A total of 64 studies were included in the current meta-analysis (see Multimedia Appendix 1), with 142 ESs computed following Schmidt and Hunter's approach [56]. Among the 64 studies, 47 were based on at least one theory, including SCT [7,8,26,30,35,37,39,40,57-73], transtheoretical model [17,38,58,74-78], self-regulation theory [39,68,79], self-determination theory [42,43], HBM [45,57,66,80], and theory of reasoned action and/or TPB [7,8,40,60]. The meta-analyzed mHealth interventions focused on 5 topics, namely mental health [25,36,45,48,56,81-84], nutrition and weight status [17,34,35,38,39,42,57,69,74-76], physical activity [7,8,26,37,56,57,74-76,78,79,84,85], health-related quality of life and well-being [47,61,73,86], and chronic disease management [8,23,26,40,44,58,62,63,72,75,77,79,87-99]. The categorization of health topics was based on Healthy People 2020 [100]. There were originally 8 categories in the code book (ie, 1=tobacco use, 2=mental health, 3=a nutrition and weight status, 4=physical activity, 5=sexual health, 6=health-related quality of life and well-being, 7=HIV/AIDS, 8=chronic disease management). However, as no study focused on tobacco use, sexual health, or HIV/AIDS, these 3 categories were excluded from analyses. There were 10,296 (N=10,296) participants across included studies.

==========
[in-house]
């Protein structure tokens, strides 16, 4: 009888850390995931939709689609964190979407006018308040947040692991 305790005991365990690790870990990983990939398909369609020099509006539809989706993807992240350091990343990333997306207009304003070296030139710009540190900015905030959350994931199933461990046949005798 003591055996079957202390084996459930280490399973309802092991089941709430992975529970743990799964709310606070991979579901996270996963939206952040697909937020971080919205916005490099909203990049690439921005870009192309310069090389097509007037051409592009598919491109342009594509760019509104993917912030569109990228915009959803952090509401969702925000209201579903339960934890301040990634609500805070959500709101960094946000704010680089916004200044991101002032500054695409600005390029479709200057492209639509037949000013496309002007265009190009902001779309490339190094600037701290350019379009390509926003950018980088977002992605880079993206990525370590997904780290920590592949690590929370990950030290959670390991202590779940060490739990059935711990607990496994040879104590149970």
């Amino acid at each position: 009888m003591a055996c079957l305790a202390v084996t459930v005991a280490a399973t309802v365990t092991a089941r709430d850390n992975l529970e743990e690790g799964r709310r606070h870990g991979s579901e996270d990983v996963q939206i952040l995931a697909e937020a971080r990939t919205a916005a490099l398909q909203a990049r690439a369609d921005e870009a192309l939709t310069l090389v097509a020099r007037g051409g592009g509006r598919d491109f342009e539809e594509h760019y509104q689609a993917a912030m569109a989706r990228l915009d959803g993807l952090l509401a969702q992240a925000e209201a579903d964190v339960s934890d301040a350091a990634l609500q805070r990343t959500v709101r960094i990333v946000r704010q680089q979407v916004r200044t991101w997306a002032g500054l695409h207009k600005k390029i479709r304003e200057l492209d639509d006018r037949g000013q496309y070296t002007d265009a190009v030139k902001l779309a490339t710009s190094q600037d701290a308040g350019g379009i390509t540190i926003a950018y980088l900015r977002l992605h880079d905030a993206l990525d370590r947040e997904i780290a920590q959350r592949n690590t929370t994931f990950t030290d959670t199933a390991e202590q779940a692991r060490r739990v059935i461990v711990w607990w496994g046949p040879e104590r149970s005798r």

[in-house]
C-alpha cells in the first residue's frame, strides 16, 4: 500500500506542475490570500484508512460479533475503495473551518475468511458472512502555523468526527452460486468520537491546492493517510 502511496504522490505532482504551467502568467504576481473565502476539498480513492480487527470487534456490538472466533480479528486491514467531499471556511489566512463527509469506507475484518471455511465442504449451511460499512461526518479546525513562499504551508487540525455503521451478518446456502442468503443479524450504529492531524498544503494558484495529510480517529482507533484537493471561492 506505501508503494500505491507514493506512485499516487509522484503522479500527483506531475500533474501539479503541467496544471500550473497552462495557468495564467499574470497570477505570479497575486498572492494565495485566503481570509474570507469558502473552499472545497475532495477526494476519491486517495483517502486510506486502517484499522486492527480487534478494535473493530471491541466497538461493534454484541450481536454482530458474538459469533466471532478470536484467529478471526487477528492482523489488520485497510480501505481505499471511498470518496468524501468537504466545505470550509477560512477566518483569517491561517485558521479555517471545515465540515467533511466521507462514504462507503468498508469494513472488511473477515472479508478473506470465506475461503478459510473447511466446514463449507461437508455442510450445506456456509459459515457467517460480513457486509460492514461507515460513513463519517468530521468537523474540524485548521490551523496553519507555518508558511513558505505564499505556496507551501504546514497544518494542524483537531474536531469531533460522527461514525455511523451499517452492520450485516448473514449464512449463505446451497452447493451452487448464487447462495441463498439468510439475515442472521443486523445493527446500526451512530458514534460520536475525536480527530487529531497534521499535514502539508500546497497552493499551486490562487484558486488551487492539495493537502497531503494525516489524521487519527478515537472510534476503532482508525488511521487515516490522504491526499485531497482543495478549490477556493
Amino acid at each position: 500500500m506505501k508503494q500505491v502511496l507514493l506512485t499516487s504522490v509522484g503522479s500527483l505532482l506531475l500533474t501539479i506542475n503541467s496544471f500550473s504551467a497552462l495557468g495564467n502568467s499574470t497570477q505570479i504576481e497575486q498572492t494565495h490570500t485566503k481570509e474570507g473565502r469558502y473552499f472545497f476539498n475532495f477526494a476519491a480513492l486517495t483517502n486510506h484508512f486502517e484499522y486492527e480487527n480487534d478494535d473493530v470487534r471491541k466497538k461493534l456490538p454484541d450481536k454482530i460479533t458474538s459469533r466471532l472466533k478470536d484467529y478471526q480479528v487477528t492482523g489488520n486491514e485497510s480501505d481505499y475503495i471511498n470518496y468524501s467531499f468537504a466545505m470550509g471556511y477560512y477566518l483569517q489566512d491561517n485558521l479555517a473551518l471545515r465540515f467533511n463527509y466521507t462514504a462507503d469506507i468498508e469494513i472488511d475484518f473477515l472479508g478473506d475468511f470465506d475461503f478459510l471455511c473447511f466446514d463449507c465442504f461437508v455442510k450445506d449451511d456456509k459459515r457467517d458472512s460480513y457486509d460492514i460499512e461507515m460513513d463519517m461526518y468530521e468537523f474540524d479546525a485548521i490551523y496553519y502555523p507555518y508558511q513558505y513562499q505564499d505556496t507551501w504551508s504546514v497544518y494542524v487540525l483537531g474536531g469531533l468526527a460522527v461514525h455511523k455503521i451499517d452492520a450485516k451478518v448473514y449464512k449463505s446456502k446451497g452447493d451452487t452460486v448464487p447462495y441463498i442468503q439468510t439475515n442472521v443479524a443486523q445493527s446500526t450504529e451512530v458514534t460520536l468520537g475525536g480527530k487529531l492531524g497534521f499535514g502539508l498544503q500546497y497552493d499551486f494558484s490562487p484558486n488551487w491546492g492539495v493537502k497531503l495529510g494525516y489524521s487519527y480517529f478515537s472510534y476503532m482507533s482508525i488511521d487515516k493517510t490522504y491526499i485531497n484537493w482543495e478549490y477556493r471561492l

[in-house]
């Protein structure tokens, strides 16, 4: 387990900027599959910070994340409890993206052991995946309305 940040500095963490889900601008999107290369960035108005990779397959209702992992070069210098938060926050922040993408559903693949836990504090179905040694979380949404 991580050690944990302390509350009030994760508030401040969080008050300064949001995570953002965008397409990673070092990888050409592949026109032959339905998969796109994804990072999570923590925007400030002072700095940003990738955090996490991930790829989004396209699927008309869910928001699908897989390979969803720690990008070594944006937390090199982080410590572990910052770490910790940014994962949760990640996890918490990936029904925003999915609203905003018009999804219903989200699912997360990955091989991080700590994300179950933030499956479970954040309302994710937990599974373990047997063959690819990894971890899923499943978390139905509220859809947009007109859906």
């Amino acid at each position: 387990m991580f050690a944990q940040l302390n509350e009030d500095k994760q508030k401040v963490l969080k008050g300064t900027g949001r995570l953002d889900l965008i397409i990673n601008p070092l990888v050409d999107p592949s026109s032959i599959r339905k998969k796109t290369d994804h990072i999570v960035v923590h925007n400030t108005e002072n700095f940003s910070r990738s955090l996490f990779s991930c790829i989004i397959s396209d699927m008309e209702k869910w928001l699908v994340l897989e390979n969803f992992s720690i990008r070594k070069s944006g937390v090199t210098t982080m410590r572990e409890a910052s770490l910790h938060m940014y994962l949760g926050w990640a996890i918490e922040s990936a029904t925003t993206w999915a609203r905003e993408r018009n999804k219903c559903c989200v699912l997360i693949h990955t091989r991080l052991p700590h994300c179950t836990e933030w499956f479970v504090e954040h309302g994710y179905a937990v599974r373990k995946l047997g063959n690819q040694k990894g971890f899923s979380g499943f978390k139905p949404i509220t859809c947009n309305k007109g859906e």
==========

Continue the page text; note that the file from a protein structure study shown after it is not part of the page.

Publication Bias